Mercy Regional Medical Center says it remains fully capable of supporting the needs of its patients, despite concerns about hospital bed capacity among some La Plata County residents.
Colorado hospitalizations rose this week to the highest level since December of last year, and 29% of facilities anticipated bed shortages in intensive care units within the next week, according to state data as of Wednesday. Lindsay Radford, spokeswoman for Centura Health, which owns Mercy, said the medical center is “busy,” but providers continue to perform all urgent and emergent surgeries.
“Thanks to our dedicated team of physicians, nurses and support staff, we remain fully capable to support the needs of our community,” Radford said in an emailed statement Wednesday.
Some La Plata County community members, however, remain concerned as the coronavirus continues to spread across the state.
“A fully vaccinated friend of mine with a breakthrough case of COVID went to Mercy for an antibody infusion Friday morning and was told that Mercy is ‘absolutely swamped’ with COVID cases right now,” wrote Durango resident Mary Grizzard in a letter to the editor published Wednesday. “Another friend told me that there were no available beds in ICU because of all the COVID cases.”
As of Wednesday morning, the ICU was not at capacity, Radford said.
The hospital has designated 18 of its 82 beds for intensive care. Radford did not share the number of beds being used on Wednesday, saying the number changes frequently as patients recovering from surgery or experiencing other critical conditions rotate in and out.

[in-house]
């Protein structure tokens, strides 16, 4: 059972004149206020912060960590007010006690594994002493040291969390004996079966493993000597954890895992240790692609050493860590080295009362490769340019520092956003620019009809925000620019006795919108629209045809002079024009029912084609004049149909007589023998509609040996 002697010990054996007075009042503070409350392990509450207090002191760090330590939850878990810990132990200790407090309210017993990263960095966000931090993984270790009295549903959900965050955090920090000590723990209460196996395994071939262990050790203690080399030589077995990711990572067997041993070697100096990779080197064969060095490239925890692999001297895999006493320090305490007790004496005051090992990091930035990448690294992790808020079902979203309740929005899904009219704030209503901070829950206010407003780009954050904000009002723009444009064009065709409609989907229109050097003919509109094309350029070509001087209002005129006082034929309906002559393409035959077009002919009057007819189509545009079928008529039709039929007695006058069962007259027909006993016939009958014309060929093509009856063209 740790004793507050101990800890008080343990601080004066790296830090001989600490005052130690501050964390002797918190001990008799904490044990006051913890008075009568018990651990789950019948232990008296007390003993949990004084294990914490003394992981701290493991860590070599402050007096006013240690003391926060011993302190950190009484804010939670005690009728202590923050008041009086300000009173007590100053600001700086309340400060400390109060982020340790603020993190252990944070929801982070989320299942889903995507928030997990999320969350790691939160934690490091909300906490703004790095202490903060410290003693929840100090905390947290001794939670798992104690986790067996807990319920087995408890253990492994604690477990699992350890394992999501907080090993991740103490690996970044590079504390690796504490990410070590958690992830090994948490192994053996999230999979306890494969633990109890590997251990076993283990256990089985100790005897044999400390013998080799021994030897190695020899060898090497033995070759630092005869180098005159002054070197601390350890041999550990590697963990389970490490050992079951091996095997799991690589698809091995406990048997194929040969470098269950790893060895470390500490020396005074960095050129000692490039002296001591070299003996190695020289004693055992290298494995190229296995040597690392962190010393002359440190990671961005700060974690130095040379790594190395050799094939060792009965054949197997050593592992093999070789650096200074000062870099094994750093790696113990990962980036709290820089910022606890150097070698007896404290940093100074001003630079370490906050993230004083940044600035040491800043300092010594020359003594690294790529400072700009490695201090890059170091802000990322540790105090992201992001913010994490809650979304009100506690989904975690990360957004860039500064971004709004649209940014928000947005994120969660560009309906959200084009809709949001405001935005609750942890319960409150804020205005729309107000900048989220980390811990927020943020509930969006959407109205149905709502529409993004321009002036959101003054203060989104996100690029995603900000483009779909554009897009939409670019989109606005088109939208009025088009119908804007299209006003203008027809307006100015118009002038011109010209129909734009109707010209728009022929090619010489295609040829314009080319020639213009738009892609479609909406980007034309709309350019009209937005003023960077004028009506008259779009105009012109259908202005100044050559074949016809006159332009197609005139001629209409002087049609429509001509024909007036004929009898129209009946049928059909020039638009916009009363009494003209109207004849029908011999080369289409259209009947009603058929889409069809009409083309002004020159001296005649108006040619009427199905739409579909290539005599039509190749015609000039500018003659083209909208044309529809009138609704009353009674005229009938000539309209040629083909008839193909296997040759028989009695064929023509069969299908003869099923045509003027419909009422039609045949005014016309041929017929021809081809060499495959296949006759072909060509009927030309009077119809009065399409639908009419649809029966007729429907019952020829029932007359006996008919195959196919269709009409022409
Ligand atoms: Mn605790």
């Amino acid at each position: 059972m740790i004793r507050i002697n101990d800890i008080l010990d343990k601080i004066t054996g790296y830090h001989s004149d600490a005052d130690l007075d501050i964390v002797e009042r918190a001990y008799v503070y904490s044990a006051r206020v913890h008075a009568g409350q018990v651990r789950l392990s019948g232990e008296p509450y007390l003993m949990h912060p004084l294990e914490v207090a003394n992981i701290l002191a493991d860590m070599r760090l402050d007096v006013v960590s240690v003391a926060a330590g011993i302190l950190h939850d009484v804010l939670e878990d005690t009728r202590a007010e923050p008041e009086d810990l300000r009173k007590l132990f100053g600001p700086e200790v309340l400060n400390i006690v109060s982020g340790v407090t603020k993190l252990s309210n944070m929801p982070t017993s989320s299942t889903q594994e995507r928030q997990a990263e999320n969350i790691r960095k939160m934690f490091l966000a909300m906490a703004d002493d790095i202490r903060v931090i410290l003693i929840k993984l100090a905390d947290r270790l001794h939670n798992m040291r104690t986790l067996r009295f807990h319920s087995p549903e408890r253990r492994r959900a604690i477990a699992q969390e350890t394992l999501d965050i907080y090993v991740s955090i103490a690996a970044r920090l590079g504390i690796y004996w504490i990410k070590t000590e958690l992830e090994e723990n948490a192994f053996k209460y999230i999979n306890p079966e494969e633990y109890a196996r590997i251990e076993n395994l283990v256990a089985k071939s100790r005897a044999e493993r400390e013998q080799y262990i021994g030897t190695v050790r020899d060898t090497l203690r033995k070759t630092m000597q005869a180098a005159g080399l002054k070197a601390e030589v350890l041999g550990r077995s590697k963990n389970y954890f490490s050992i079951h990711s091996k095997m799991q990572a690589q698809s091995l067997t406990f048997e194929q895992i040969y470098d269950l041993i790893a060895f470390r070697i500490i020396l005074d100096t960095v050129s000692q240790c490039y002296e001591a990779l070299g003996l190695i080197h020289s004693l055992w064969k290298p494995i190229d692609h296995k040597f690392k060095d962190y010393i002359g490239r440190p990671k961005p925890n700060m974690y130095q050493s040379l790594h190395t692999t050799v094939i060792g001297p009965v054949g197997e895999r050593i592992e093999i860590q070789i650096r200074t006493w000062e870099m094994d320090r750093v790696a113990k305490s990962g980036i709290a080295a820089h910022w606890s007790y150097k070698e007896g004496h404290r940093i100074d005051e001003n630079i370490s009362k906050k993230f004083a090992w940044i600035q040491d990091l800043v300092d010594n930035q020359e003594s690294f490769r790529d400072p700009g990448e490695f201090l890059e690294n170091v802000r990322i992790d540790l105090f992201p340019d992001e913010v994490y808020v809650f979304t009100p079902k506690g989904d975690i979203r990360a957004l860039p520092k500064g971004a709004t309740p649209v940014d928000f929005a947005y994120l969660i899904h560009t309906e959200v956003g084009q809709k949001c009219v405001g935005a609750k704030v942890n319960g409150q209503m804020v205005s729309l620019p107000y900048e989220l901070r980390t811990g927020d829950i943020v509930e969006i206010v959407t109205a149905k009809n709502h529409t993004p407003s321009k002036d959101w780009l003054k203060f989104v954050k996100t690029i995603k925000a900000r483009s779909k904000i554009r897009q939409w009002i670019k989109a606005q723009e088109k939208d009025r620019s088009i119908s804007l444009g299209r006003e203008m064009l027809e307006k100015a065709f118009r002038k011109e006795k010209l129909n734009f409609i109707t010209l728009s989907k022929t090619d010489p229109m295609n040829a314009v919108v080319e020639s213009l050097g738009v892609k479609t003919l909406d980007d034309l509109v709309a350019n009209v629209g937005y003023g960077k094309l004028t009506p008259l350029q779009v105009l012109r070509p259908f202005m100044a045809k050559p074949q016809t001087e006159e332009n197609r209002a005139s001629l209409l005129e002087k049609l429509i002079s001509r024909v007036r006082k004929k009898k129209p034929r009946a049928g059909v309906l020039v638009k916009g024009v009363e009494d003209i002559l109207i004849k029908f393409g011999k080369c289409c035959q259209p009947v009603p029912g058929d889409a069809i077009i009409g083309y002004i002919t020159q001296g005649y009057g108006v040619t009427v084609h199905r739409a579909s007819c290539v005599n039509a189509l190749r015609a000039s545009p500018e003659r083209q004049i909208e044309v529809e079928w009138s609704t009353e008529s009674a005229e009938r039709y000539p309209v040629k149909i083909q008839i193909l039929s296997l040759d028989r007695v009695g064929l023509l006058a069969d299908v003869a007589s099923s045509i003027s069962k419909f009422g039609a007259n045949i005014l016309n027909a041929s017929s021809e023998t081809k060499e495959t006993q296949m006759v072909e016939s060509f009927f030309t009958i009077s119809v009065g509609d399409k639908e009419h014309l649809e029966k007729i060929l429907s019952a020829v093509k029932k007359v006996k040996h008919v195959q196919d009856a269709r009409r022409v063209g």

“They have not been (at capacity) within the last week, and we have not canceled any emergent or nonemergent procedures for this week,” Radford said.
In Colorado facilities, 93% of ICU beds and 92% of acute care beds were in use as of Wednesday, according to data from the Colorado Department of Public Health and Environment. That means usage is higher than any other period since April 1, 2020, the earliest date listed on the CDPHE data dashboard.
Mercy leadership meets daily to review the medical center’s inpatient census, bed availability, staffing and supplies, Radford said. On a few rare occasions, the providers have had to reschedule elective surgeries because of limited availability of inpatient beds, she said. Patients were not being rescheduled as of Wednesday.
The volume of COVID-19 positive patients and total hospitalizations is similar to the COVID-19 surge in the winter of 2020, Radford said. The “overwhelming majority” of those patients admitted to the hospital have not received vaccinations.
Across Colorado, 77% of hospitalized patients were unvaccinated as of Wednesday, according to CDPHE.
“Mercy staff from throughout the clinics and hospital work together to support each other’s needs and to ensure we maximize the care we can provide our community,” Radford said.
Amid the current COVID-19 wave, Mercy is also experiencing an active outbreak of cases among staff members. CDPHE reported 44 cases among staff members and no deaths as of Wednesday.
The outbreak was first reported Aug. 17. The CDPHE defines an outbreak as five or more confirmed or positive cases, with at least one positive molecular amplification test or antigen test in a facility or group, within a 14-day period. Therefore, the outbreak at Mercy continues to be tracked and grow week by week until it goes for a two-week period without any new cases.
Mercy encouraged local residents to get vaccinated or a booster, if eligible, and to continue practicing public health precautions, such as wearing a mask when indoors in public and getting tested if symptomatic or exposed to the coronavirus.